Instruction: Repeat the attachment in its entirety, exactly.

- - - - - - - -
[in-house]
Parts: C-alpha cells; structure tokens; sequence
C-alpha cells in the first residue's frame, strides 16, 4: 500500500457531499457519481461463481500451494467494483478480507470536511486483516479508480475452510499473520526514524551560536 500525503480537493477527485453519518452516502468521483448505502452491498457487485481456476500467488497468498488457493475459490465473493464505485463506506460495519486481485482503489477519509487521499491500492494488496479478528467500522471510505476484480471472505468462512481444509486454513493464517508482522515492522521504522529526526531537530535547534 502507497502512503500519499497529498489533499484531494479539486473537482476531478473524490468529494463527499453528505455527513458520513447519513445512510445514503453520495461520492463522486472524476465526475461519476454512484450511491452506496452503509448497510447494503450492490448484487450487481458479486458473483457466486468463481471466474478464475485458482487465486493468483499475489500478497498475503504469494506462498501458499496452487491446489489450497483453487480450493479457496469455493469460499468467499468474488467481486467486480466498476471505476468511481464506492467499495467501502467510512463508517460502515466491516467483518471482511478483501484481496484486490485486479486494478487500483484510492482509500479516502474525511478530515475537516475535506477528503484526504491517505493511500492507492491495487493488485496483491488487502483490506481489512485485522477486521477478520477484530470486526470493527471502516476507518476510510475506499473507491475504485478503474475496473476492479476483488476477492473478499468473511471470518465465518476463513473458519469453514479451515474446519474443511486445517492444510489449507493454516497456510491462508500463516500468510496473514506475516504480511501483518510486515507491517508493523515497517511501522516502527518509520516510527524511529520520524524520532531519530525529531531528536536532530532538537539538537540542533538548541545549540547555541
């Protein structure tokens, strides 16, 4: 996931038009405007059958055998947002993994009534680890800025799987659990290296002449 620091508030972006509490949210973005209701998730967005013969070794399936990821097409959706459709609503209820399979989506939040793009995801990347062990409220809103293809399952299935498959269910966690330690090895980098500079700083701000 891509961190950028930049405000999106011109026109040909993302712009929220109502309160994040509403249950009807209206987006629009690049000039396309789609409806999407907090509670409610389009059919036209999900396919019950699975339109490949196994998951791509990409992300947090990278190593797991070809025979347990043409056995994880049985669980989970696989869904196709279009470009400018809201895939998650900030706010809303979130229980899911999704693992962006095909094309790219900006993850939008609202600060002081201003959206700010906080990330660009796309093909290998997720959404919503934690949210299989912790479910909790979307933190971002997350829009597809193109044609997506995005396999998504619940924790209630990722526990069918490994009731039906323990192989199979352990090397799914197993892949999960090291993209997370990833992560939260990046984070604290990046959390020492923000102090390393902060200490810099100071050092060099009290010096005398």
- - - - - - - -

[in-house]
Parts: C-alpha cells; structure tokens; sequence
C-alpha cells in the first residue's frame, strides 16, 4: 500500500457531499457519481461463481500451494467494483478480507470536511486483516479508480475452510499473520526514524551560536 500525503480537493477527485453519518452516502468521483448505502452491498457487485481456476500467488497468498488457493475459490465473493464505485463506506460495519486481485482503489477519509487521499491500492494488496479478528467500522471510505476484480471472505468462512481444509486454513493464517508482522515492522521504522529526526531537530535547534 502507497502512503500519499497529498489533499484531494479539486473537482476531478473524490468529494463527499453528505455527513458520513447519513445512510445514503453520495461520492463522486472524476465526475461519476454512484450511491452506496452503509448497510447494503450492490448484487450487481458479486458473483457466486468463481471466474478464475485458482487465486493468483499475489500478497498475503504469494506462498501458499496452487491446489489450497483453487480450493479457496469455493469460499468467499468474488467481486467486480466498476471505476468511481464506492467499495467501502467510512463508517460502515466491516467483518471482511478483501484481496484486490485486479486494478487500483484510492482509500479516502474525511478530515475537516475535506477528503484526504491517505493511500492507492491495487493488485496483491488487502483490506481489512485485522477486521477478520477484530470486526470493527471502516476507518476510510475506499473507491475504485478503474475496473476492479476483488476477492473478499468473511471470518465465518476463513473458519469453514479451515474446519474443511486445517492444510489449507493454516497456510491462508500463516500468510496473514506475516504480511501483518510486515507491517508493523515497517511501522516502527518509520516510527524511529520520524524520532531519530525529531531528536536532530532538537539538537540542533538548541545549540547555541
């Protein structure tokens, strides 16, 4: 996931038009405007059958055998947002993994009534680890800025799987659990290296002449 620091508030972006509490949210973005209701998730967005013969070794399936990821097409959706459709609503209820399979989506939040793009995801990347062990409220809103293809399952299935498959269910966690330690090895980098500079700083701000 891509961190950028930049405000999106011109026109040909993302712009929220109502309160994040509403249950009807209206987006629009690049000039396309789609409806999407907090509670409610389009059919036209999900396919019950699975339109490949196994998951791509990409992300947090990278190593797991070809025979347990043409056995994880049985669980989970696989869904196709279009470009400018809201895939998650900030706010809303979130229980899911999704693992962006095909094309790219900006993850939008609202600060002081201003959206700010906080990330660009796309093909290998997720959404919503934690949210299989912790479910909790979307933190971002997350829009597809193109044609997506995005396999998504619940924790209630990722526990069918490994009731039906323990192989199979352990090397799914197993892949999960090291993209997370990833992560939260990046984070604290990046959390020492923000102090390393902060200490810099100071050092060099009290010096005398």